Becomes

const char it[] = {B10000000,B00000000,B00000000,B00000000,B00000000,B00000000,B00000000,};

This adds two pad bits at the end, still saving much memory. I used binary notation (B followed by 8 bits), but hex or decimal can be used. The your editPins changes to two embedded for loops:

void editPins(const char add[]) {
  for (int a = 0; a < 7; a++) {
     for (int b = 0; b < 8; b++) {
      if ( (add[a] >> b) & 0x01 == 1) { //(if add[a] bit shifted and 1 equals 1)
         pins[((a + 1) * (b + 1)) - 1] = '1';
      }
     }
   }
 }

My syntax may be off, but recursive loops are fine.

And the Third option, would be a not too complicated array of variables for a for loop. Your arrays are very neat, in that they have all bits set to 1 together, surrounded by 0 bits. I would have an array that goes:

char example[3] = {'number of zeros', 'numbers of ones','number of zeros'}

followed by a set of for loops:

 //set i zeros
 for (int i = 0; i < example[0]; i++) pins[i] = 0;
 //set i ones
 for (int i = example[0]; i < example[1]; i++) pins[i] = 1;
 //set i zeros
 for (int i = example[1]; i < example[2]; i++) pins[i] = 0;

Or the array would have the start index of the 1 bits, and how many 1 bits. The former option uses 3 bytes for each array (69 bytes for all 23 arrays), while the latter uses 2 bytes (46 bytes total)

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2
  • \$\begingroup\$ Also, for efficiency, replace your if sets with case switch code. \$\endgroup\$
    – Passerby
    Oct 29 '14 at 0:22
  • \$\begingroup\$ I had tried PROGMEM but that didn't seem to help. Thanks so much for the explanation on why it wouldn't work and for the possible solutions. I really like the third option and am working on implementing this solution. Thanks again! \$\endgroup\$
    – Elmer
    Oct 30 '14 at 16:34
0
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Off the top of my head, I don't know the specifics about the Uno (ATMega328p) and the ATtiny85, other than that the latter has a fraction of the memory and code space of the former.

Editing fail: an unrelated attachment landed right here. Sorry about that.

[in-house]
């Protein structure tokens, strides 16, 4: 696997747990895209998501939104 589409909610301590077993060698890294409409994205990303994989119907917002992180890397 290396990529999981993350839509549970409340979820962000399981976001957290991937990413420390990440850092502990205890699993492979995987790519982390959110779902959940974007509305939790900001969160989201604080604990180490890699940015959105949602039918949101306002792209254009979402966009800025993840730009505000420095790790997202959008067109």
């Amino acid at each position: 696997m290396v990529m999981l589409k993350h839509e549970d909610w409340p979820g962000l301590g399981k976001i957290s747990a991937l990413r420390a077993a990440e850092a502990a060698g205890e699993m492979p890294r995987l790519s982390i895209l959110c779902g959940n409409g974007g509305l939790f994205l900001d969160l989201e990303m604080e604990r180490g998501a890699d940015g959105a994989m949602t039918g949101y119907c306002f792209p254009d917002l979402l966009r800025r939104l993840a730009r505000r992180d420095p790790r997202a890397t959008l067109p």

The good thing is, you are using const. That keyword places your non-changing variable char arrays, into static fields. Instead of being put into ram, it is put into code space. Code space tends to be much bigger than ram/memory. Very effecient.

The bad thing is that many IF statements are not effecient. Depending on your statements, you could condense them down into Case/Switch statements instead. Or condense even further with other case/switch tricks.

Most likely, the difference in ram and code space is causing optimization errors. Some statements or loops might be getting optimized out, in order to make it fit on the microcontroller.

Is the reason you want an ATtiny cost, or physical size? Because a Bare Bones arduino on a blank ATMega328p is cheap, and you ca always get a smd sized version if size is a concern.

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3
  • 3
    \$\begingroup\$ Unfortunately avr-gcc does not automatically put variables declared as const into flash; it is required to use either PROGMEM or __flash (C only) in order to do so. \$\endgroup\$ Oct 27 '14 at 18:51
  • \$\begingroup\$ Ah, and so that may be it. Used to msp 430, const is all that is needed \$\endgroup\$
    – Passerby
    Oct 27 '14 at 19:28
  • \$\begingroup\$ yes Igancio has it right - using AVR's flash memory is a dark art, and despite having SO MUCH of it usually un-used, it's hard to define, set, and read data with it. It's a shame, because most programs probably only use 1/3 of the flash memory, and tens of KB end up untouched. \$\endgroup\$
    – KyranF
    Oct 27 '14 at 21:56